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Curio & Relic/Black Powder Curio & Relics and Black Powder Firearms, Old School shooting fun!

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  #1  
Old 02-23-2011, 7:52 AM
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Default Bayonets and Surplus Military Rifles, what to look for?

Recently, I bought an M95. I've yet to shoot it, but I can't wait.

When I bought it, there was not an included bayonet. So, I bought one through J&G.
After it arrived, I got to thinking...(cat ladies have a brain too)
collecting military surplus rifles also means you would possibly be collecting bayonets!

With that said, what would one look for?
Condition; rust, gouges and etc... are obvious.
But is there anything else that would be overlooked?

My collection is going to be focusing on WW1-WWII rifles, which obviously have bayonets.
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Old 02-23-2011, 11:19 AM
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I FEEL YOUR PAIN!

(or pleasure)

I make a point to get the right bayonet (and if there are more than one model, the biggest scariest one that was issued) for the rifle at hand.

once you figure out what rifle you like, look at the various sites about that rifle, and then start viewing gunbroker ebay etc and see what you can drum up. a good thing to do with ebay especially: "tag" stuff you like for a month or two and see what the mean sale price is, then you can probably find that same thing on gunbroker for slightly under that, since GB has a smaller market.

i'm with you, i think the pre assault rifle, post musket era is in some ways defined by the bayonets, even though they were verifiably ineffective on the battlefield; they look. so. cool.

a gew98 with a "quillback"
a swiss 1911 with a 1914 pioneer sawback
a french berthier long rifle with the long type 2
etc etc

its cool, its part of it, i think you should get 'em!
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Old 02-23-2011, 12:12 PM
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Interesting question, OHOD. I don't have many bayonets but I have been looking closer at finding them and I too realized I don't know enough about them to know if I am getting a good deal or getting ripped off.
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Old 02-23-2011, 1:58 PM
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Originally Posted by Flyin Brian View Post
Interesting question, OHOD. I don't have many bayonets but I have been looking closer at finding them and I too realized I don't know enough about them to know if I am getting a good deal or getting ripped off.
Some bayonets have just as many variations as the rifles do. Take Arisaka bayonets, I can tell if it's for an Arisaka, but when it comes to where, and when it was made, I'm hopeless.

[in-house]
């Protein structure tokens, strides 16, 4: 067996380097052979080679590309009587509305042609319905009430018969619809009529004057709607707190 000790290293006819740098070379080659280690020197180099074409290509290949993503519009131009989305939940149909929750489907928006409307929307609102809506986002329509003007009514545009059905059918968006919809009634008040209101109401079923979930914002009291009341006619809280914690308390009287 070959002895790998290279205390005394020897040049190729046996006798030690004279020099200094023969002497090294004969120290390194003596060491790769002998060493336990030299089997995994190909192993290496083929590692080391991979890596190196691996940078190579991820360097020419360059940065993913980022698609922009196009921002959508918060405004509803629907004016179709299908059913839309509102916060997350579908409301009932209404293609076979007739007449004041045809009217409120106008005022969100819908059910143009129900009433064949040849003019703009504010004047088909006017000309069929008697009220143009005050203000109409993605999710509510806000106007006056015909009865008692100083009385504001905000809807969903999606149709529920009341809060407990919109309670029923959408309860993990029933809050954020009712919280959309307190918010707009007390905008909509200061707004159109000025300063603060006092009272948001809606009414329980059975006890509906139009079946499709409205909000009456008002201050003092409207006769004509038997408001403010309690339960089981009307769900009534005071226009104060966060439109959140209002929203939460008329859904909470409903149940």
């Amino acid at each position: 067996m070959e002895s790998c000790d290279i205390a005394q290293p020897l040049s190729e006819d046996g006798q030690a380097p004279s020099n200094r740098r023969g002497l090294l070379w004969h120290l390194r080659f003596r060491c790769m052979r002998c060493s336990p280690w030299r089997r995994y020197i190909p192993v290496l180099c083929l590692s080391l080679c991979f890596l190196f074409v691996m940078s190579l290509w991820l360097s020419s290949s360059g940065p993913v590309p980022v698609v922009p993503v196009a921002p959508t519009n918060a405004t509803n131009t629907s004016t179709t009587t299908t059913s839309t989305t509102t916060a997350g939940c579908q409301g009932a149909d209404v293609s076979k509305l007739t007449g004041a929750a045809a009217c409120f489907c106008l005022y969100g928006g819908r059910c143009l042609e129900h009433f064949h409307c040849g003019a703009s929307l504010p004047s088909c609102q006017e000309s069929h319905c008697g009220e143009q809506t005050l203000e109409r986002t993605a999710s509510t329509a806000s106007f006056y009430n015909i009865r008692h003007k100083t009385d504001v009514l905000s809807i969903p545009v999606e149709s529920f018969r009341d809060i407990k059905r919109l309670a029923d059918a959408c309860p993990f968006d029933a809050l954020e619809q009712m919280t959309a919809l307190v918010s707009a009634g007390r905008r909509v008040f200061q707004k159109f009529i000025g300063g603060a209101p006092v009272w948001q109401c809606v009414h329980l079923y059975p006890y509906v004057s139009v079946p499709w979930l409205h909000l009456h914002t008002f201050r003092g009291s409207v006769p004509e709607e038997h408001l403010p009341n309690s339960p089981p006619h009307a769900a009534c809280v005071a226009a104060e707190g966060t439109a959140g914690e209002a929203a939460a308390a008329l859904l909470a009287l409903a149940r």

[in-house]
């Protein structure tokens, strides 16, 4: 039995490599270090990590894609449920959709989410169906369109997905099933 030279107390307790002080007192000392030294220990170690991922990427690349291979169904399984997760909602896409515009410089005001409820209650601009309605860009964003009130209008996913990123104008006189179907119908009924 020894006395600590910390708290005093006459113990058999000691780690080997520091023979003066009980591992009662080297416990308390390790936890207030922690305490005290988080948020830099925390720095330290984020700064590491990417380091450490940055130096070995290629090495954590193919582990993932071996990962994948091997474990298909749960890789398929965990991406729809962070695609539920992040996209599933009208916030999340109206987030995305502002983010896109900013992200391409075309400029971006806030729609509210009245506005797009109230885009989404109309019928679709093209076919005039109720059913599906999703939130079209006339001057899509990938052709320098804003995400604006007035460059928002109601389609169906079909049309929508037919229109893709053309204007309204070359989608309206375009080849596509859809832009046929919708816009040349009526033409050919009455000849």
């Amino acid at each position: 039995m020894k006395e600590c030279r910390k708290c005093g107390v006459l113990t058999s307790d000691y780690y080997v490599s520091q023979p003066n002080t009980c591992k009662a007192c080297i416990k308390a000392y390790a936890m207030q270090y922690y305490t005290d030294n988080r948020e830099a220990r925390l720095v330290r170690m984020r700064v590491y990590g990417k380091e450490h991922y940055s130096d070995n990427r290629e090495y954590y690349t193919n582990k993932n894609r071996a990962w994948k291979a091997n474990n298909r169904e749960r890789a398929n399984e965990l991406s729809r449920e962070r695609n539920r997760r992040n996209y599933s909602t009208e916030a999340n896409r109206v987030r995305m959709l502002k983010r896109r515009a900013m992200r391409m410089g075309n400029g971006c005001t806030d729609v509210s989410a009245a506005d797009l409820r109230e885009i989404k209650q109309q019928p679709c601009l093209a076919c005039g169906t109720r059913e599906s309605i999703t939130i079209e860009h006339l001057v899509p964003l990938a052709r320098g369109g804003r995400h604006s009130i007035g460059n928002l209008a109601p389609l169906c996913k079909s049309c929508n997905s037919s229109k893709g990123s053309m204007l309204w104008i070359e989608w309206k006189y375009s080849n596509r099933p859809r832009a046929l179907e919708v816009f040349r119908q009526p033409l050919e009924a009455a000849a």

At least Imperial Russian and Soviet mosin bayonets are easy
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Old 02-25-2011, 10:11 PM
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As a collector, books are your best friend. My first bayonet book was Bayonets From Janzen's Notebook. I have more than 50 bayonet books and still recommend Janzen's as a first book (or the book to own if you only have one). There are also lots of bayonet sites with good info. There is no substitute for study.

With book in hand, eBay is a great learning tool, even if you never buy bayonets there. There are thousands of bayonets you can look at and practice identification. You'll have fun doing it and the exercise will help you figure out what to look for. I make most of my good finds at antique malls, gun shows, or on eBay.

Bayonet collectors desire many of the same attributes that rifle collectors look for: condition and originality. Lots of bayonets have been altered and this usually (but not always) drastically reduces their market value. You need to spot alterations and know their significance.

Some bayonet-specific things to consider: The blade should be unsharpened. Any sharpening reduces market value by roughly one third. Learn to spot the telltale marks from bubba's grinder in photos and pass on these. It almost always costs more to buy a naked blade, then add a scabbard later. Solo scabbards are hard to find and pricey. The scabbard is typically 40 percent of a bayonet's value, so pay accordingly for a naked blade. If you find a solo scabbard cheap, buy it. You can always find an inexpensive naked blade or sell it at a profit. Don't buy bayonets with damaged or missing parts. Bayonet parts are not easily available, like rifle parts. Restoration projects are a waste of time and money.

Your timing is pretty good. Prices have softened in the sour economy and lots of good stuff is turning up for sale. The key is to know what you're looking at, so you can identify the gold nuggets that sellers failed to recognize and other buyers have passed by.

Lastly, be forewarned. Bayonets can be addicting
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Old 02-26-2011, 12:07 AM
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I have spent the last few days poking over the Ebay listings, and it is amazing how many different variations of Mauser bayonets there are.

I wanted a Bayonet to fit my Russian Capture K98, For some odd reason it bugs me to have a rifle with a bayonet lug without having a bayonet to put on it. I am not overly concerned with having an original matching bayonet, while it would be nice, Nazi bayonets seem to start at about $80, and I don't really want to spend that much on it. I ended up with a nice Czech VZ24 for about $50 shipped.